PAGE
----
Organic blueberry bushes

Organic blueberry bushes. Organic growers and others are voicing their opinions about the types of research they need.

Research needs in the organic industry are numerous and run the gamut from production to marketing, growers and others in the industry say.

To identify the industry’s top priorities, The Organic Center partnered with the Foundation for Food and Agriculture Research to get input from farmers, industry members, researchers, policy-makers and nonprofit organizations.

A gathering last year included panels, listening sessions, breakout discussions and group activities to develop a roadmap for research to move the organic sector forward, Jessica Shade, director of science programs at The Organic Center, said in a webinar on the groups’ findings.

“Our main goal was to find common ground between the research needs of farmers, scientific expertise and then the funding interests of industry members,” she said.

The groups also explored avenues for public-private partnerships to fund research.

“Overall, the organic industry members expressed interest most in funding research that increased the domestic supply of organic food and fiber,” Amber Sciligo, assistant director of science programs at The Organic Center, said.

They were also interested in increasing consumer education and awareness and addressing consumer concerns over climate change and interest in nutrition, she said.

Several research priorities emerged. One is the availability of organic seed varieties.

Some nuances in that research included “regional breeding to accommodate the regional differences in climate and soil, etc., and also selecting for flavor and nutrition as a target for consumer preference,” she said.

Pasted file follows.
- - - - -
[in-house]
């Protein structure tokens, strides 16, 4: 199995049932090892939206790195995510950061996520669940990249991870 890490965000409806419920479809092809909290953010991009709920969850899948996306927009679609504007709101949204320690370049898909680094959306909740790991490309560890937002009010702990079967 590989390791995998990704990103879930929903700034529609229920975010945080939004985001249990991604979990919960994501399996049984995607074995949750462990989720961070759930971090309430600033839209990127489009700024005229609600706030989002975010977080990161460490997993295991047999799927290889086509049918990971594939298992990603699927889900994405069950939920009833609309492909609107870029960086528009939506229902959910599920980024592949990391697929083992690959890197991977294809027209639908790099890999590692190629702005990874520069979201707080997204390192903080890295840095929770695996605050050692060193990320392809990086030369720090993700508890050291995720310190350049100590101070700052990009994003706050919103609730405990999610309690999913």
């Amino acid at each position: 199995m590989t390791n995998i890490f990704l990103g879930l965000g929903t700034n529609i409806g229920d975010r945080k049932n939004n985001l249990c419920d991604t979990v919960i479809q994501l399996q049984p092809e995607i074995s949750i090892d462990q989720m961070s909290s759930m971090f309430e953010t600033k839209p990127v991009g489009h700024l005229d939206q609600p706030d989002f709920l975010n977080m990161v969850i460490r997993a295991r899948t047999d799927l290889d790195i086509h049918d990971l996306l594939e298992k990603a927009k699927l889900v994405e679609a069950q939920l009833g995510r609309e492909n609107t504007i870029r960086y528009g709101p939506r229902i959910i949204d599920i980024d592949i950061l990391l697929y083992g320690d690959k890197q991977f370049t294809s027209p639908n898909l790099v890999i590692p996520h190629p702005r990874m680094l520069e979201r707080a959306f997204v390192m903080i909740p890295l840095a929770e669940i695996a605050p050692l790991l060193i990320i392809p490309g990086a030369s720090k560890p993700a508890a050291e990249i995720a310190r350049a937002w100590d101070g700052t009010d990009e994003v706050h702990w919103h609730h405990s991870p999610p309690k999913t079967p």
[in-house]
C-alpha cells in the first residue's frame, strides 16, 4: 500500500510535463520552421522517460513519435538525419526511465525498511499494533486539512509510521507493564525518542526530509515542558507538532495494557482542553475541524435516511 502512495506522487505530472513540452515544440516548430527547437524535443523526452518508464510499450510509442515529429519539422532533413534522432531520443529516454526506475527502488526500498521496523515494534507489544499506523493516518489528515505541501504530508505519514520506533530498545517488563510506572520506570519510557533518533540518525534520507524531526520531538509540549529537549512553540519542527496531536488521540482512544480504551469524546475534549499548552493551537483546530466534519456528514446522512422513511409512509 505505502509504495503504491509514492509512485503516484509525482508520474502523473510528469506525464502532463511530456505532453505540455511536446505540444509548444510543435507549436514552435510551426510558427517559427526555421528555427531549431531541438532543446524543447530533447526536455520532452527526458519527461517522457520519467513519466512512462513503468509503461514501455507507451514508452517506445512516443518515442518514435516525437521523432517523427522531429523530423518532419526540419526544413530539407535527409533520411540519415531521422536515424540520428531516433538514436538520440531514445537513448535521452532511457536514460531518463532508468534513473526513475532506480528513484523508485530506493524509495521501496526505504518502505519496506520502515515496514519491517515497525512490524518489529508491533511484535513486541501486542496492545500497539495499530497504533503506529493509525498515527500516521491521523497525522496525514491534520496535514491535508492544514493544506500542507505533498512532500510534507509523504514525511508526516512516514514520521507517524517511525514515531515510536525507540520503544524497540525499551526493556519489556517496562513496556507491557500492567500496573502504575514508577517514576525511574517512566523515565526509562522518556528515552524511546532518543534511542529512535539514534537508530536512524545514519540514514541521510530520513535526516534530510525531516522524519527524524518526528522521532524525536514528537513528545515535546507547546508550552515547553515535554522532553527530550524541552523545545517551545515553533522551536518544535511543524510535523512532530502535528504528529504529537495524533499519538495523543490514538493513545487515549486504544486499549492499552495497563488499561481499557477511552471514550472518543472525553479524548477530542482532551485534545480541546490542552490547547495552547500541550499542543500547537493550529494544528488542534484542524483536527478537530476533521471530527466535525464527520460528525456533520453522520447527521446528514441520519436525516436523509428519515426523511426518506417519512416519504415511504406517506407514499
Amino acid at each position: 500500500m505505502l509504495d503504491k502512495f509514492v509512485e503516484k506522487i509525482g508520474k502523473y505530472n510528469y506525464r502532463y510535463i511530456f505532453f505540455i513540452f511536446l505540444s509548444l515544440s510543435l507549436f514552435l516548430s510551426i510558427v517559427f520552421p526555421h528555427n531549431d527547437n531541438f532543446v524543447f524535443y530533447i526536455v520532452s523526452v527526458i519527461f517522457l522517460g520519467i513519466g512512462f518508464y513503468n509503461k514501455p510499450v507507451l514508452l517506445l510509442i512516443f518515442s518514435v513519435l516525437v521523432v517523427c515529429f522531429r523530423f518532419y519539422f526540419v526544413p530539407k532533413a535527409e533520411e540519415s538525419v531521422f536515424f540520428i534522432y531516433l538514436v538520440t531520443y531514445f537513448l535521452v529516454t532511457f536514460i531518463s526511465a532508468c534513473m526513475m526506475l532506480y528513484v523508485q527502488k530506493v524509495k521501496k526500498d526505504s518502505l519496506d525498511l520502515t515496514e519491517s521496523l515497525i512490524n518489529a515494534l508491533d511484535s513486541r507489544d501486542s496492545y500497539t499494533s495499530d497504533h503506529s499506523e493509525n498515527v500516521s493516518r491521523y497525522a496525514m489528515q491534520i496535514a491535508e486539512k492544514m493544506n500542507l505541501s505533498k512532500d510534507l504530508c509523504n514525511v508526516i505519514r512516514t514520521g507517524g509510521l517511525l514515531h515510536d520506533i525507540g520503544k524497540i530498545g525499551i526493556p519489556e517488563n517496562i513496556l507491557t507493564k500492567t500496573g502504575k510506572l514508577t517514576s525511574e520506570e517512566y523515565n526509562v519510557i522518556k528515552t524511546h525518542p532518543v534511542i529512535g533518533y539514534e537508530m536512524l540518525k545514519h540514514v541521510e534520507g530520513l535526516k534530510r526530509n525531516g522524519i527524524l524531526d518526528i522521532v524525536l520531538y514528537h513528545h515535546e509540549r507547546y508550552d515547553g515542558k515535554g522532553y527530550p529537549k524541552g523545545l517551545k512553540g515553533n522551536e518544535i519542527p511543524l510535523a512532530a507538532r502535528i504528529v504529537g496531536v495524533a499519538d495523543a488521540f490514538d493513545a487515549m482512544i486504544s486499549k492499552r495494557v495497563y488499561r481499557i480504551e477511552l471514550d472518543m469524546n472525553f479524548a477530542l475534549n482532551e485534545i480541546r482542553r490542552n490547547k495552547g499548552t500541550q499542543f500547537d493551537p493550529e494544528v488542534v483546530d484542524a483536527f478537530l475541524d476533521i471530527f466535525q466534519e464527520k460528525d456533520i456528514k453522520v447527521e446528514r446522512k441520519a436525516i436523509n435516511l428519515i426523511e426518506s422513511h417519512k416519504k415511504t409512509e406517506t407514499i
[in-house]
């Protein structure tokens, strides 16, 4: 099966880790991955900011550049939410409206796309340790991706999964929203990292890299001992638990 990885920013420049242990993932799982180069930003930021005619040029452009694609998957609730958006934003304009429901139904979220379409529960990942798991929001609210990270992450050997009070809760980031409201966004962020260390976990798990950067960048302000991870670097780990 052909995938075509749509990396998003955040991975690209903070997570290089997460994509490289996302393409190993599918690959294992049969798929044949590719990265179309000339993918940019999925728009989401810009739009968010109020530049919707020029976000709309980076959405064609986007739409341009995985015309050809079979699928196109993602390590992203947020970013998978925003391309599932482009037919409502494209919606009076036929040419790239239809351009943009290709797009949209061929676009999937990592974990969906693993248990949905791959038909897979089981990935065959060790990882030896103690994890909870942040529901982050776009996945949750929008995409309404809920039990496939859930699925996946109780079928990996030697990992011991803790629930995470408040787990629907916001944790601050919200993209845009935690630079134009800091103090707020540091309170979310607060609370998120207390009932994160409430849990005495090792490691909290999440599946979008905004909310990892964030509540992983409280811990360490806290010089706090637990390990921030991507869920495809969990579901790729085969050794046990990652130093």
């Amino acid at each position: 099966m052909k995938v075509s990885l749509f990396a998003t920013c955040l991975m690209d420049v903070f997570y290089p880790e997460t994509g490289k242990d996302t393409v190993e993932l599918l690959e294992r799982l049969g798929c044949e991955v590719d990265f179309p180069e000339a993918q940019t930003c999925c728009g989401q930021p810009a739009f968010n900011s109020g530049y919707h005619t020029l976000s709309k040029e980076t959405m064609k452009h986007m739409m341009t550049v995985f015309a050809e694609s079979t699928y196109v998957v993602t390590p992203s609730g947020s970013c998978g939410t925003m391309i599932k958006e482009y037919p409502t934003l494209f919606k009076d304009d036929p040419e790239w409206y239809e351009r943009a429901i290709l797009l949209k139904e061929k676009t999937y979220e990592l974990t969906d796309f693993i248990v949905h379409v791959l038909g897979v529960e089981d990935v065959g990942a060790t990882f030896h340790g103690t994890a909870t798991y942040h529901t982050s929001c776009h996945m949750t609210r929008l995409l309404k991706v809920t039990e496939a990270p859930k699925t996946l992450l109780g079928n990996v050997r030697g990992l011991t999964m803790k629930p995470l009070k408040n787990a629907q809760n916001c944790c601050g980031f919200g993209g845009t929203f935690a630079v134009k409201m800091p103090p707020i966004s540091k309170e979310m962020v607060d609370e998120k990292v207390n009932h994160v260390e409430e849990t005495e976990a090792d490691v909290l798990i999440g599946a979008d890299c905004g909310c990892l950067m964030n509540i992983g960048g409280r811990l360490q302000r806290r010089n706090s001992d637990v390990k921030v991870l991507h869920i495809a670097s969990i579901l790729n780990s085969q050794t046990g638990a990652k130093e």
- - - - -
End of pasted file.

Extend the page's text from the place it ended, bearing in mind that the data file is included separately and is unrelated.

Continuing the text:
Research on soil health was also an area of shared interest.

“A lot of past research has made really significant advances in supporting on-farm soil health,” she said.

But new areas of interest include systems-based research programs that connect the soil health to microbial communities, water quality, food safety, plant productivity and plant nutrition and how that would translate into human health, she said.

Another research priority was agronomic and socioeconomic research.

“The main interest within this research category was really to address the barriers that keep farmers from transitioning to organic or that prevent them from continuing to farm organically,” she said.

That research relates back to increasing domestic supply. There was a desire to focus on farm profitability to ensure organic farmer livelihoods were secure and sustainable, she said.

Climate resiliency was another priority area.

“Climate change mitigation, as well as adaptation to climate change, was identified as an area of interest across all stakeholder groups, and there was a wide range of research questions,” she said.

Those included livestock forage management, water usage and seed breeding for climate change resiliency in various regions and the role of crop diversification in protecting against losses from extreme weather changes, she said.

A lot of people were also interested in agricultural technology, mostly to improve the feasibility of organic operations, she said.

That would include precision technology to make water and nutrient usage more efficient and reduce the burden of labor-intensive tasks such as weeding, as well as making food-safety monitoring more reliable and real-time, she said.

Research on animal health and livestock integration in cropping systems was also a high priority.

The industry needs more knowledge about how organic practices, including pasture-based production, will affect things like animal health, soil health and food safety simultaneously, she said.

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